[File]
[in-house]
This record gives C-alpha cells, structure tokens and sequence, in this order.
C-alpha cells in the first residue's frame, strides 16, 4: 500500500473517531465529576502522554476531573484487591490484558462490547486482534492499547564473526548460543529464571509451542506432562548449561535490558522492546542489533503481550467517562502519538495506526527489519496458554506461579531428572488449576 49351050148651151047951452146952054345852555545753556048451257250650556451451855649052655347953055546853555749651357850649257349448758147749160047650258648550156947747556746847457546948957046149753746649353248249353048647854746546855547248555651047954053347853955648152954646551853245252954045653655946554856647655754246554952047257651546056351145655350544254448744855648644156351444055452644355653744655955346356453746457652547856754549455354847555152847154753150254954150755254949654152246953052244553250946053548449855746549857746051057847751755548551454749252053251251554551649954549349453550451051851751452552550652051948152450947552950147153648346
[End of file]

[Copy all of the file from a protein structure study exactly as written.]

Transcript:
[in-house]
This record gives C-alpha cells, structure tokens and sequence, in this order.
C-alpha cells in the first residue's frame, strides 16, 4: 500500500473517531465529576502522554476531573484487591490484558462490547486482534492499547564473526548460543529464571509451542506432562548449561535490558522492546542489533503481550467517562502519538495506526527489519496458554506461579531428572488449576 49351050148651151047951452146952054345852555545753556048451257250650556451451855649052655347953055546853555749651357850649257349448758147749160047650258648550156947747556746847457546948957046149753746649353248249353048647854746546855547248555651047954053347853955648152954646551853245252954045653655946554856647655754246554952047257651546056351145655350544254448744855648644156351444055452644355653744655955346356453746457652547856754549455354847555152847154753150254954150755254949654152246953052244553250946053548449855746549857746051057847751755548551454749252053251251554551649954549349453550451051851751452552550652051948152450947552950147153648346